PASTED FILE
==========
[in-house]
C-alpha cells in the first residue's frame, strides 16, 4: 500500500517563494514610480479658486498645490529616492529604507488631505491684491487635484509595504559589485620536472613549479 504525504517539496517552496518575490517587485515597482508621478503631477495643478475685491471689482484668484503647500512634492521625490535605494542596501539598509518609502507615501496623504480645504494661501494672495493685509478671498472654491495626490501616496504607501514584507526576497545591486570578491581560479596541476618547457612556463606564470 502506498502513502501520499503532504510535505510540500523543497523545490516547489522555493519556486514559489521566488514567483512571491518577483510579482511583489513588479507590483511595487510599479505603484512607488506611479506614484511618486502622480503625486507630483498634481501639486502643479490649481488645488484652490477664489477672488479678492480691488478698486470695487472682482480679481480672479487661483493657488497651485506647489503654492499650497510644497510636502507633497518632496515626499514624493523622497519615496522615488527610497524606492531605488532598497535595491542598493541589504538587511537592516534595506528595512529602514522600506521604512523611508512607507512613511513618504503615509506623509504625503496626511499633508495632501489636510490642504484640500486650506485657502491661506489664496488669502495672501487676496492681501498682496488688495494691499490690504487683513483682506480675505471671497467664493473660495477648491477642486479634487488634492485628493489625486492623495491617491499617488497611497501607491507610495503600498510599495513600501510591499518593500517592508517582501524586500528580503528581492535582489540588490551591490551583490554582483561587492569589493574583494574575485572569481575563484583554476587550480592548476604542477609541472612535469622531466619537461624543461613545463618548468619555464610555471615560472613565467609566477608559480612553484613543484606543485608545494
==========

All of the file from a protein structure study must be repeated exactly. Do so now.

[in-house]
C-alpha cells in the first residue's frame, strides 16, 4: 500500500517563494514610480479658486498645490529616492529604507488631505491684491487635484509595504559589485620536472613549479 504525504517539496517552496518575490517587485515597482508621478503631477495643478475685491471689482484668484503647500512634492521625490535605494542596501539598509518609502507615501496623504480645504494661501494672495493685509478671498472654491495626490501616496504607501514584507526576497545591486570578491581560479596541476618547457612556463606564470 502506498502513502501520499503532504510535505510540500523543497523545490516547489522555493519556486514559489521566488514567483512571491518577483510579482511583489513588479507590483511595487510599479505603484512607488506611479506614484511618486502622480503625486507630483498634481501639486502643479490649481488645488484652490477664489477672488479678492480691488478698486470695487472682482480679481480672479487661483493657488497651485506647489503654492499650497510644497510636502507633497518632496515626499514624493523622497519615496522615488527610497524606492531605488532598497535595491542598493541589504538587511537592516534595506528595512529602514522600506521604512523611508512607507512613511513618504503615509506623509504625503496626511499633508495632501489636510490642504484640500486650506485657502491661506489664496488669502495672501487676496492681501498682496488688495494691499490690504487683513483682506480675505471671497467664493473660495477648491477642486479634487488634492485628493489625486492623495491617491499617488497611497501607491507610495503600498510599495513600501510591499518593500517592508517582501524586500528580503528581492535582489540588490551591490551583490554582483561587492569589493574583494574575485572569481575563484583554476587550480592548476604542477609541472612535469622531466619537461624543461613545463618548468619555464610555471615560472613565467609566477608559480612553484613543484606543485608545494